Offshore property firms prosper
Exposure to Europe helps companies deliver positive results, while South African-based groups struggle with slowing economy
Offshore property companies have been the best performing of the real estate groups in the first six months of 2017, largely thanks to an economic recovery across Europe.
This is while various South African-based property groups have been negatively affected by a slowing local economy and political instability.
According to Stanlib, Greenbay Properties was the best performer with a total return of about 23.4%, on various acquisitions.
Greenbay’s initial plan has been to invest in listed European property funds and distressed real estate assets. CEO Stephen Delport said his team had managed to grow its portfolio opportunistically, despite a volatile world economy.
The company, which is part of the Resilient stable of property groups, most recently invested in two retail centres in Portugal, for close to €110m.
Garreth Elston, the head of Golden Section Capital, said Portugal was offering improving investment fundamentals.
"The Iberian Peninsula has been displaying increasingly positive economic fundamentals over the last two years. Both Portugal and Spain have been delivering well on their economic reform programmes and are now delivering consistent and solid growth," he said.
The second-best performer was Fortress Income Fund, the largest listed owner of industrial property in SA, with a 9.8% total return. Fortress also owns stakes in a number of offshore groups and has benefited from owning strong-performing distribution centres.
Johannesburg and Pretoria city-focused Octodec Investments followed with a 9% return and Resilient Reit managed an 8.85% return.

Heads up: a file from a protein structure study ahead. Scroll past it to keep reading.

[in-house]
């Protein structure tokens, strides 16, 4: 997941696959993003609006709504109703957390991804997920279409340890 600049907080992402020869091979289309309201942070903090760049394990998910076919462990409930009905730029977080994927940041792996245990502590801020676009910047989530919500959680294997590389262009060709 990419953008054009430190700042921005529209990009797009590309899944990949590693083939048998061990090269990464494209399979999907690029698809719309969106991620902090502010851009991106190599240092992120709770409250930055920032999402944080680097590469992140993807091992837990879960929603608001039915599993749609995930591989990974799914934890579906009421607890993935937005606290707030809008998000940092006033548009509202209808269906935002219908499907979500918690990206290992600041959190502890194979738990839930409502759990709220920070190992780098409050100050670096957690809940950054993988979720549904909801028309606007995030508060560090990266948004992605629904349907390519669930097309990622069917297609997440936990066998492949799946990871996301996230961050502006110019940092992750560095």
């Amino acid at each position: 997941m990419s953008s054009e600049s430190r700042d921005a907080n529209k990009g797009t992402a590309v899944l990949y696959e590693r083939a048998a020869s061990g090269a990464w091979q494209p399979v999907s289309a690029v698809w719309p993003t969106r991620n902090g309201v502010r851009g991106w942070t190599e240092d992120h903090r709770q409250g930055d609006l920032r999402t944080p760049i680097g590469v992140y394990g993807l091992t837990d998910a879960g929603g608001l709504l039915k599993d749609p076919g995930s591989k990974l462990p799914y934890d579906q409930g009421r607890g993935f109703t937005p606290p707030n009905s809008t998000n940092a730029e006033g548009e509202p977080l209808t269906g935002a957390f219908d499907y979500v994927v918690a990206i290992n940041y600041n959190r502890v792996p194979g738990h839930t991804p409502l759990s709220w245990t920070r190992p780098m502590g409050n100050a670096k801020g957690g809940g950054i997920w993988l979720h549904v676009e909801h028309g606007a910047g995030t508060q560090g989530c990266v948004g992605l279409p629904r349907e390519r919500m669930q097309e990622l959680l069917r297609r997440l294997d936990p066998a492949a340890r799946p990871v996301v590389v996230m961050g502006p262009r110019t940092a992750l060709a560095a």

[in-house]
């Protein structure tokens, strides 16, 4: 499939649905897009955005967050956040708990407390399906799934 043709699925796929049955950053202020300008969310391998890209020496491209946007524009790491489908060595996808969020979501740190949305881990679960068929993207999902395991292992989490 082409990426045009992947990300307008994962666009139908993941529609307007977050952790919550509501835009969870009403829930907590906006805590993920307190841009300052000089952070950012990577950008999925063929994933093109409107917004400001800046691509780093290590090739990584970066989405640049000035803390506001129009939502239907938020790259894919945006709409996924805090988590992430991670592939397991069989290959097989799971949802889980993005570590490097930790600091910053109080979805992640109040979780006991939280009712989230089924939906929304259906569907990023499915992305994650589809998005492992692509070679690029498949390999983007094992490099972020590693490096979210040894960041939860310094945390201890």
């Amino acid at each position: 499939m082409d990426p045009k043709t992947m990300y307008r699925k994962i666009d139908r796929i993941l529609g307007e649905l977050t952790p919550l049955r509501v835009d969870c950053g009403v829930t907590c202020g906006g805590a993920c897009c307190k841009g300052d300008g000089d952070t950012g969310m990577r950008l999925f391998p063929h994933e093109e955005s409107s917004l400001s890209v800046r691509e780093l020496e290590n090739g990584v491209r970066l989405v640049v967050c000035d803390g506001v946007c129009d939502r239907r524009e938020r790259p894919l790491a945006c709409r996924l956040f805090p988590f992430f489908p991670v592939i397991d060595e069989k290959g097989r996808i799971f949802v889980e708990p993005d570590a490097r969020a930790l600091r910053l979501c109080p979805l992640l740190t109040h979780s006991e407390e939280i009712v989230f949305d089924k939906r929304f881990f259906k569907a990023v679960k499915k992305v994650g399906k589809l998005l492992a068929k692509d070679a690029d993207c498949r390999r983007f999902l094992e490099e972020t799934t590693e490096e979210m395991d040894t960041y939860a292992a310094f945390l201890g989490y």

Resilient owns various shopping centres in SA and stakes in the likes of Romanian retail player New Europe Property Investments, Polish-and Czech Republic-invested mall owner Rockcastle Global Real Estate and Greenbay.
Another European investor, MAS Real Estate, followed with a 7.2% return for the first six months of 2017. MAS has recently diversified into eastern Europe, having owned assets in Germany and Switzerland.
New Europe Property Investments mustered a total return of 6.3%. In May, the company reported distributable earnings per share of 12.02 euro cents for the first three months of 2017 compared with 8.75c in the year-earlier period.
The company said this resulted from the strong performance of its assets and the positive effect of acquisitions and developments. New Europe Property Investments and Rockcastle are set to merge into a company worth about R91bn, making it the largest property group on the JSE.
Rockcastle’s total return in the first half of 2017 was 5.6%.
The worst performer was Accelerate Property Fund, which recorded a negative total return of 20.79%. It was followed by Liberty Two Degrees with a negative total return of 9.5%. Accelerate recently said its income growth was expected to be flat for two years owing to costs related to its Fourways shopping centre expansion.
Evan Robins, listed property manager of Old Mutual Investment Group’s MacroSolutions, said Accelerate’s March year-end results were "the biggest disappointment" of the season.